WASHINGTON. — NO ONE could watch the Civil War series on PBS without thinking: Please, let's not have a war in the Persian Gulf. When I read that Washington stores had run out of blank videotape, I figure Ken Burns' justly hyped documentary gave Saddam Hussein a good three extra months to come to his senses.
But there was a second reaction as well. The series would not have been as gripping if it merely portrayed the war as a hell of slaughter. There was also a sense of sharing in an epic drama, a sense that the actual participants had as well. For those who survived the war, it was the defining event of their lives. The TV series opens with a quote from Oliver Wendell Holmes Jr.:
''We have shared in the incommunicable experience of war. We have felt, we will feel, the passion of life to its top. . . . In our youths, our hearts were touched by fire.''
This reaction -- almost of envy for those who lived through the Civil War -- also has implications for the current foreign-policy debate. Opposition to war in the Persian Gulf has been monopolized by a newly resurgent right-wing isolationism of the pre-World War II variety.
Even before August 2, the ''innate American skepticism of foreign entanglements'' (George Washington) was being exploited by those who oppose not merely bloodshed but any ''extra-national ideal,'' such as promoting democracy or ending hunger that treats our Republic ''as a means to some larger end.''
The desire to lay down the weary burdens of the Cold War, and resentment over the refusal of wealthy allies to pull their own weight, are both legitimate. It is typical of the Democrats to have fumbled the issue of ''burden sharing,'' which has been there for the taking for years. But the conservative isolationists retreat too far.
Americans want to live in history. They want their lives to have meaning beyond having lived, prospered amid family and friends, and died at a ripe age. To be sure, throughout history most people have gotten more history than they wanted: wars and other plagues that denied them the comforts of normal life. Part of America's blessing, emphasized by leaders since Washington, has been a geographical exemption from most of this kind of history. The Civil War is the great exception.
Francis Fukuyama has been rightly mocked for declaring last year that history was over. But he was shrewd and correct to observe that without history, life would be boring. And he was honest to note within himself ''a powerful nostalgia'' for reasons to live that ''called forth daring, courage, imagination and idealism.'' The PBS Civil War series sent conflicting messages: War is hell, but struggling for a great cause (even the wrong cause) is grand.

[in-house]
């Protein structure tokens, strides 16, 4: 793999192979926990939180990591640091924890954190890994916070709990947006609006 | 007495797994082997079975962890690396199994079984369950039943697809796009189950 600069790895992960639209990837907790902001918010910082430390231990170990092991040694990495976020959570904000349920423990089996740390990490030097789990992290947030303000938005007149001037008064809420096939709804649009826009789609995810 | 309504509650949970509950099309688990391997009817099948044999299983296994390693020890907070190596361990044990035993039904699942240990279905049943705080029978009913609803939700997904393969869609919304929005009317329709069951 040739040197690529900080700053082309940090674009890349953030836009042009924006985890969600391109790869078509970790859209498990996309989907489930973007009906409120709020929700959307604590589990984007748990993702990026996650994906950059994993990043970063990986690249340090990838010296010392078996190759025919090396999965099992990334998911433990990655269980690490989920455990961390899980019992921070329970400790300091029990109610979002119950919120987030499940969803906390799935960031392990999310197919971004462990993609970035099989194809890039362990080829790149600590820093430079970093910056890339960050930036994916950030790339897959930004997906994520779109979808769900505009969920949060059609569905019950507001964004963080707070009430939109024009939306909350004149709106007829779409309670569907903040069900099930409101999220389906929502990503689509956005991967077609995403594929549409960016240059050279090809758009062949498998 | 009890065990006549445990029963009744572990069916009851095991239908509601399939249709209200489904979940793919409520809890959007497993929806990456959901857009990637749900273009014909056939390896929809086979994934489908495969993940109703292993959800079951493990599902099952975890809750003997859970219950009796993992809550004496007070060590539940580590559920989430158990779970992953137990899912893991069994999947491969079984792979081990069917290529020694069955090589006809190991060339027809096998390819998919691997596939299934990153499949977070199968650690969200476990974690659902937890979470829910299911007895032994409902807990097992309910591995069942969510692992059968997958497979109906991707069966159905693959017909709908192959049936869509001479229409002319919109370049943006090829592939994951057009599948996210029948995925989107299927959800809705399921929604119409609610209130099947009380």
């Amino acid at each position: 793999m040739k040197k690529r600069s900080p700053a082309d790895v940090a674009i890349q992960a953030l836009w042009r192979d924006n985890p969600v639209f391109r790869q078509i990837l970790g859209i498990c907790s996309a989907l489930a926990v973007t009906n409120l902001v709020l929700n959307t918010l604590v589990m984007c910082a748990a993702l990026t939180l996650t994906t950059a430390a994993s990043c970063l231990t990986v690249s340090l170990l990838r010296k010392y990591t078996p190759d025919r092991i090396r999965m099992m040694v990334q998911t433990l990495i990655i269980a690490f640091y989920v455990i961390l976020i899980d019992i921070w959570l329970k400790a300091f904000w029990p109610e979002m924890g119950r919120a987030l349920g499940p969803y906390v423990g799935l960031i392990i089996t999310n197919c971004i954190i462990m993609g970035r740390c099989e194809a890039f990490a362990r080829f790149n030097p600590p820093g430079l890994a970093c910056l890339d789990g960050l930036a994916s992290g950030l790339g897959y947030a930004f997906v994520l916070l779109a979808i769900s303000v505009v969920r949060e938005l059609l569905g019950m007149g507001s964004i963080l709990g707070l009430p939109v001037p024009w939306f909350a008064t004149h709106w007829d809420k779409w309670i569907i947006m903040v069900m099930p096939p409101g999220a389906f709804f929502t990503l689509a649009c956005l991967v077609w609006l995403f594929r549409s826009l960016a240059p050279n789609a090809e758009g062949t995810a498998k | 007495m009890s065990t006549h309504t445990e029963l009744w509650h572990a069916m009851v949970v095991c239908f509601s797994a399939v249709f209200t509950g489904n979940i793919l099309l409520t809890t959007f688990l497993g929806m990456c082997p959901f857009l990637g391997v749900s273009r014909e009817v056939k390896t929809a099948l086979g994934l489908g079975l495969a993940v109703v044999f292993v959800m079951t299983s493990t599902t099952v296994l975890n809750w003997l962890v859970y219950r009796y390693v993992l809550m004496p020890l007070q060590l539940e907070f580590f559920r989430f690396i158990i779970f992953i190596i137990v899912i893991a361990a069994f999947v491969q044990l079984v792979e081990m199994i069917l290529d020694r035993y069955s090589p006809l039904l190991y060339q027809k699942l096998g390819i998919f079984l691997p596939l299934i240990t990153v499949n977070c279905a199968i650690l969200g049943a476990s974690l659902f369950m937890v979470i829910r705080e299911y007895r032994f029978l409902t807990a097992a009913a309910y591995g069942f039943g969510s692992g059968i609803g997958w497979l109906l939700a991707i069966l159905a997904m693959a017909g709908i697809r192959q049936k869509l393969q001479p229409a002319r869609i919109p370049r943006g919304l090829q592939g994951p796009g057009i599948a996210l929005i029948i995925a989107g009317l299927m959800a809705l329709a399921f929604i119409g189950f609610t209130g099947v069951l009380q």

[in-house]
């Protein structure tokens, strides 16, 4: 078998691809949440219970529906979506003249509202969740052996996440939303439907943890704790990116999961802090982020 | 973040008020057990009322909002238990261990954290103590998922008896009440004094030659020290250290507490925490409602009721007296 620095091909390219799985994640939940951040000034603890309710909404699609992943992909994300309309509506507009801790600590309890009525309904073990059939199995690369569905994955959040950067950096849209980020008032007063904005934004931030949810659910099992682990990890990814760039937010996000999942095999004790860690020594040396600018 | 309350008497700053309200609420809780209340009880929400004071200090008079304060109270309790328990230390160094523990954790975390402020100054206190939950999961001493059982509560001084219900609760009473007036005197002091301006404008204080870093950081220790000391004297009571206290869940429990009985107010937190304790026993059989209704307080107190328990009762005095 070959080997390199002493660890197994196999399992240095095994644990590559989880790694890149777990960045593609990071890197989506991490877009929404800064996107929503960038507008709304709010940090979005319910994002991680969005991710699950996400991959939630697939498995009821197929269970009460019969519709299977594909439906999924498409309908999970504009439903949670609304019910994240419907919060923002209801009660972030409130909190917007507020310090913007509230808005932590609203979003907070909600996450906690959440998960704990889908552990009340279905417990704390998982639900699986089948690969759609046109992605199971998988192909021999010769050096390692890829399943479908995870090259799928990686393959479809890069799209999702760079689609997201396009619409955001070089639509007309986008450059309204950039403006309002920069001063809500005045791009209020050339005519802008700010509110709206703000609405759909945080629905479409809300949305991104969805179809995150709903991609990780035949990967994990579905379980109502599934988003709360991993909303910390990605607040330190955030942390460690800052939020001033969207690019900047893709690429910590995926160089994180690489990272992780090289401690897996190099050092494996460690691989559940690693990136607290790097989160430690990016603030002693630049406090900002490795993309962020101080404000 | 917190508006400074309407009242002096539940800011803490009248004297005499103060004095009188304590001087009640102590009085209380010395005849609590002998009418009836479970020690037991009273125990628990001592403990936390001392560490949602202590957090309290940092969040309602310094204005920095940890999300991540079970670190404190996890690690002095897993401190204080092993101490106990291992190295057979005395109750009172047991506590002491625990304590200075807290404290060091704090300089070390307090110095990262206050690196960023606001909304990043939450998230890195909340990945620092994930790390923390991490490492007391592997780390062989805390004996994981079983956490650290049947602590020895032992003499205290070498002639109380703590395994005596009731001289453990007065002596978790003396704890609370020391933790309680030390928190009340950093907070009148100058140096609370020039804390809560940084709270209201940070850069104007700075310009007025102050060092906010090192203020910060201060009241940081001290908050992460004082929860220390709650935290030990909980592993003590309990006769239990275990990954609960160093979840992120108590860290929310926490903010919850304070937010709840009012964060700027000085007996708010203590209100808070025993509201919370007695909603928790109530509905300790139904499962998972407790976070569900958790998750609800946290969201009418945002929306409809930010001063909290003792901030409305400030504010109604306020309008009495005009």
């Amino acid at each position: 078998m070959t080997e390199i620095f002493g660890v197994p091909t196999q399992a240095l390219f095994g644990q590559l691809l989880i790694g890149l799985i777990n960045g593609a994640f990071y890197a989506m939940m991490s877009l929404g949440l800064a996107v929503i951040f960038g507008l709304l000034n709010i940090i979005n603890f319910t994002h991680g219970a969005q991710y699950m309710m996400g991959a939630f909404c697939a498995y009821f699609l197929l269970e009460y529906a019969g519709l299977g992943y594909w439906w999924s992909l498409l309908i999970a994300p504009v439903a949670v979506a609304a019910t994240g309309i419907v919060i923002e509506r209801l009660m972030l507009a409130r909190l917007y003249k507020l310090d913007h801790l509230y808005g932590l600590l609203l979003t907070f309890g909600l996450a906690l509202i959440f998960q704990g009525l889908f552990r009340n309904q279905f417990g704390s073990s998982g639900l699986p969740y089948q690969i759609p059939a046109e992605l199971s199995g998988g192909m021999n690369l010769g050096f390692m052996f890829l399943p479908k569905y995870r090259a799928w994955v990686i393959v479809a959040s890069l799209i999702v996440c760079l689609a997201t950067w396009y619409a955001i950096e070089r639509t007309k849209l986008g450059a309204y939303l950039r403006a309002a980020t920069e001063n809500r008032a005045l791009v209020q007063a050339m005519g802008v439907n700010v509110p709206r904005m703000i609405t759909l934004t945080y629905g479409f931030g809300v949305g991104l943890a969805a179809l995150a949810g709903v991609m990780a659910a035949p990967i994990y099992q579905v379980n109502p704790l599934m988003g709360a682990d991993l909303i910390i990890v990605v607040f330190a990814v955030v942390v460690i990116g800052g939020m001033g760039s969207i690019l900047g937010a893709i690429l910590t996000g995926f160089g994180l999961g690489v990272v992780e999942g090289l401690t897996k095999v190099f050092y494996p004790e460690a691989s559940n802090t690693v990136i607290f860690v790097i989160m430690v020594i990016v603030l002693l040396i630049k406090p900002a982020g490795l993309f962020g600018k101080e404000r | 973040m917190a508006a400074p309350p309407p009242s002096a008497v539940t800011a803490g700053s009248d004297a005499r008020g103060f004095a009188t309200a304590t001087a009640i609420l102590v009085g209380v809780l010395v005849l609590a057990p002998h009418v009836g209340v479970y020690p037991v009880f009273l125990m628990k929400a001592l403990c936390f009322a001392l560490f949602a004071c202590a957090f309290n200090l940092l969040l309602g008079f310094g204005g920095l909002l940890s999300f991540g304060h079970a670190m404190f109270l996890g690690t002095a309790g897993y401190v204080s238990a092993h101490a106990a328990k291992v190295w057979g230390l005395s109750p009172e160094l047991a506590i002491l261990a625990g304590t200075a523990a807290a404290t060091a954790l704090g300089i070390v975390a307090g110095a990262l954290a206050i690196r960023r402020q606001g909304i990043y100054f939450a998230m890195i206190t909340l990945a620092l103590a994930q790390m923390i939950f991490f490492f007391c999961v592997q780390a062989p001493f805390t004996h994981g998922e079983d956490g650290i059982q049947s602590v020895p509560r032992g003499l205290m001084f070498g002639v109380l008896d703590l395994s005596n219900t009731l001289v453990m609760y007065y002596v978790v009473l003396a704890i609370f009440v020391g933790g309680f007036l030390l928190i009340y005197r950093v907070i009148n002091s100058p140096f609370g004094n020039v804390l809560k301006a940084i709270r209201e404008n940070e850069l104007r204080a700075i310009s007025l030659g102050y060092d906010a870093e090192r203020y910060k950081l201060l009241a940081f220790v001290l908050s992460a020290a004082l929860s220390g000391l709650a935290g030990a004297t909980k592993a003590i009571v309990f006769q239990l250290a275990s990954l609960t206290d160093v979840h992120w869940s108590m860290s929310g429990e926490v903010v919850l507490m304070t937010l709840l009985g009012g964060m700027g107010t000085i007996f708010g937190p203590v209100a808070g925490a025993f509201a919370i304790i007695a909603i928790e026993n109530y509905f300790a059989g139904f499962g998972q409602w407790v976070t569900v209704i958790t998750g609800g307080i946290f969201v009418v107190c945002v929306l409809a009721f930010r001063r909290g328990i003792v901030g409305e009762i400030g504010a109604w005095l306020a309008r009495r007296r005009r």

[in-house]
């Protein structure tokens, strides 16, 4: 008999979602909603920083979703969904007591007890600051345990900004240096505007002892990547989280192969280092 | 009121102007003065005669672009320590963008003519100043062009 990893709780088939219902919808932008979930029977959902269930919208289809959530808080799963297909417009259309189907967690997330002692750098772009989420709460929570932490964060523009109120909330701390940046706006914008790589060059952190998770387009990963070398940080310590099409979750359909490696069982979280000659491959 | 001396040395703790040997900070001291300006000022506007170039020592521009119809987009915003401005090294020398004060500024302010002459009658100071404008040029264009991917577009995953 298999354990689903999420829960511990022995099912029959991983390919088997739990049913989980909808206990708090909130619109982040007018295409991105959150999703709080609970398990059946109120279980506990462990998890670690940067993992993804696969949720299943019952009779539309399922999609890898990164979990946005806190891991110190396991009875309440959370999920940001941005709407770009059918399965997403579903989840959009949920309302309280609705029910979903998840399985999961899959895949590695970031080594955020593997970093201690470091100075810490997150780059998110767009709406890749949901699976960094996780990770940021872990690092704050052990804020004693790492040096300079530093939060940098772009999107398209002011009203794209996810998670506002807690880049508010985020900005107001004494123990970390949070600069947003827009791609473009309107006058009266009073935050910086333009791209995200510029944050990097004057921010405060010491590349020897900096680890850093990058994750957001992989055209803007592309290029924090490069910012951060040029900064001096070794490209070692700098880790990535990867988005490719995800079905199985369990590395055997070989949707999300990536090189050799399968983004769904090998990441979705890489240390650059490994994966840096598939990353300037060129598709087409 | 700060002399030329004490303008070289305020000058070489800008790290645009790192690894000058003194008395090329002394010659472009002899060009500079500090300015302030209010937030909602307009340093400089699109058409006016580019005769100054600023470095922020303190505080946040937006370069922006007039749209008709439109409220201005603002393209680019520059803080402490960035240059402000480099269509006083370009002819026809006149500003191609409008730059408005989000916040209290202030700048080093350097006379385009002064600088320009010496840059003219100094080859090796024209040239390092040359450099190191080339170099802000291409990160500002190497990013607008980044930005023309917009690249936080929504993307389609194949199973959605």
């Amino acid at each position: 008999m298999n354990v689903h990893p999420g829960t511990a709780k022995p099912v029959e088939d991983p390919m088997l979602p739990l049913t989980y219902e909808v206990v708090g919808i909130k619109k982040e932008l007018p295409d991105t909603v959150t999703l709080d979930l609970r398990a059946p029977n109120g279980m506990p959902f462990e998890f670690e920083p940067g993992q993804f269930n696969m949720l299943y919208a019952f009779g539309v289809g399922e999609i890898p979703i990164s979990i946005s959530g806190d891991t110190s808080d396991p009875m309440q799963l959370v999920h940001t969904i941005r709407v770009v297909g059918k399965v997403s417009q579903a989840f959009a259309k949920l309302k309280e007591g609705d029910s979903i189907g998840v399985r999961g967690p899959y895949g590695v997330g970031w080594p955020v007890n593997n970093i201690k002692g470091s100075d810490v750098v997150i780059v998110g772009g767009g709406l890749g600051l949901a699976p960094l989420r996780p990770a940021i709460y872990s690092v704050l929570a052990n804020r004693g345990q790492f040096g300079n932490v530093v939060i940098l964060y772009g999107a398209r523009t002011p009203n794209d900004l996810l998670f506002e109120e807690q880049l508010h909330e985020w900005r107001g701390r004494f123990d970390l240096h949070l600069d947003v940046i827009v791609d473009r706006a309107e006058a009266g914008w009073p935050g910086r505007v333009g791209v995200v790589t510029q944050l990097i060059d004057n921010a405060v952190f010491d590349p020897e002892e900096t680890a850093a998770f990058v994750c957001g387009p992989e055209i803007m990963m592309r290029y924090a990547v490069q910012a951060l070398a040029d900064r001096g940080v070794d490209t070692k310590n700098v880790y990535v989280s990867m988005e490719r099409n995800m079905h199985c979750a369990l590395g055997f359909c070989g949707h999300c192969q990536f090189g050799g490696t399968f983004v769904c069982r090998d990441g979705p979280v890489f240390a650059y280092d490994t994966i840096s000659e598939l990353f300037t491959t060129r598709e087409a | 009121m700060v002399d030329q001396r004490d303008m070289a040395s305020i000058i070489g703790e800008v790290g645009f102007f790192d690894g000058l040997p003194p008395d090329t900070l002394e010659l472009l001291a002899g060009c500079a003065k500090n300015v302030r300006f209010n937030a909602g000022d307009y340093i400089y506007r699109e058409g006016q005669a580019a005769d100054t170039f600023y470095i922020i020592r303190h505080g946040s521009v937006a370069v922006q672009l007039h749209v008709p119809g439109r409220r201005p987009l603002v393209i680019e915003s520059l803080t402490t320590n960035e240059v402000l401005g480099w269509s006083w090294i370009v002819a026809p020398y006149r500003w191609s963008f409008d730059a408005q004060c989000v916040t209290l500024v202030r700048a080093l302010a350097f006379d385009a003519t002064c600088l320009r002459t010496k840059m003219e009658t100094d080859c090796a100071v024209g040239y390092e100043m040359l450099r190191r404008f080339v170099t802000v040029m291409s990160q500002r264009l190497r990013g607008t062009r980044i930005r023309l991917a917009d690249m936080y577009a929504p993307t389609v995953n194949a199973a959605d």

There are extreme libertarians who want to privatize the potholes, who oppose national endeavor, foreign or domestic, as an infringement on individual freedom, and are deeply suspicious of any talk of national purpose as potentially fascistic. But even they would find their lives quite empty if their great campaign were suddenly won.
Ronald Reagan did not mind treating our Republic as a means to some larger end. He understood that Americans like to have a sense of national purpose. Thus his endless references to America as ''the last, best hope of mankind'' and ''a shining city on a hill.''
But Mr. Reagan refused to call upon Americans as individuals to do anything more than sit there and shine. George Bush, inaugurating our biggest ''foreign entanglement'' since Vietnam from his golf cart at Kennebunkport, found the perfect expression of our hypocritical desire to be in history and eat it too. Unfortunately, the adventure he started probably can't be completed without interrupting the golf game.
There are missions for America in the world that don't require bloodshed. There are ways to feed the hunger for national purpose that neither recklessly ask for too much sacrifice nor fatuously ask for none at all. Democrats used to be good at this sort of thing. The Marshall Plan and the Peace Corps are two stellar examples.
The hunger for larger purpose is a refined appetite. The people of Eastern Europe are thrilled to anticipate a time when they can turn their backs on politics and enjoy the boredom and comfort of bourgeois life. But at the ends of their lives they will still look back on the struggles leading up to and following the year 1989, as Oliver Wendell Holmes looked back on the Civil War, as the great adventure of their lives. Will today's Americans have anything like that to look back on?